Texas Liberal

All People Matter

Passive But Stubborn Resistance Of Mexican Indians Shows Some Resistance Is Always Possible

The following is from Alan Taylor’s American Colonies: The Settling of North America. It is about the passive but meaningful resistance of subjugated people. It is about the response of Mexican Indians to Spanish domination in the 16th Century.

” To sustain a measure of psychological autonomy, Mexican Indians privately nurtured a mythic understanding of the Spanish conquest as cosmically insignificant and ephemeral: of no more enduring significance than the many previous cycles of rising and falling native powers. Having experienced the Aztecs, and the Toltecs before them, the natives of Mexico expected to outlive their Spanish masters.. From our own vantage point on the radical transformation of Indian lives under the onslaught of colonization, this native myth seems far from “true.” But the Indians preserved much of their cultural identity within that transformation, rendering the myth real in their thoughts.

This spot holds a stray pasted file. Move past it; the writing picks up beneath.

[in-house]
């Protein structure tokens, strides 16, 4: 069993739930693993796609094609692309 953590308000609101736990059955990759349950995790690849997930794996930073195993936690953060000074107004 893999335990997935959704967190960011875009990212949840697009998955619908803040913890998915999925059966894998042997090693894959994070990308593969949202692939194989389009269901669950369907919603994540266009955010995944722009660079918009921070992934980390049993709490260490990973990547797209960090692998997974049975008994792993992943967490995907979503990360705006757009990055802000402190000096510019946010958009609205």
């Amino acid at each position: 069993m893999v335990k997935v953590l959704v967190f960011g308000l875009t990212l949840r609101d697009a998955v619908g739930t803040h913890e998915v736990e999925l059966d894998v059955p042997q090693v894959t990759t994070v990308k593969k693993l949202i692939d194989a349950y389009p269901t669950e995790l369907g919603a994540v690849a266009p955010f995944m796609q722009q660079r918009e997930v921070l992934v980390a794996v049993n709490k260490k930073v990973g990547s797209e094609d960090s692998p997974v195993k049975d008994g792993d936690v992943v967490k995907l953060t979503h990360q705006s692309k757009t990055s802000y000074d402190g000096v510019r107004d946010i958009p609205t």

Because of the internal nature of native resistance, the friars could achieve no more than a compromise in matter’s of faith and practice. They ultimately had to tolerate a vibrant religious syncretism in which the new Catholic forms absorbed native content. The cult of the Virgin assumed a special importance as it came to resemble the former celebration of the maternal spirits of the maize, the corn mothers.”      

I think this is useful in seeing how people today and always have responded when to outsiders a situation might seem hopeless. There is always some way to respond.   

November 1, 2007 - Posted by | Books, Colonial America, History | , , , , , ,

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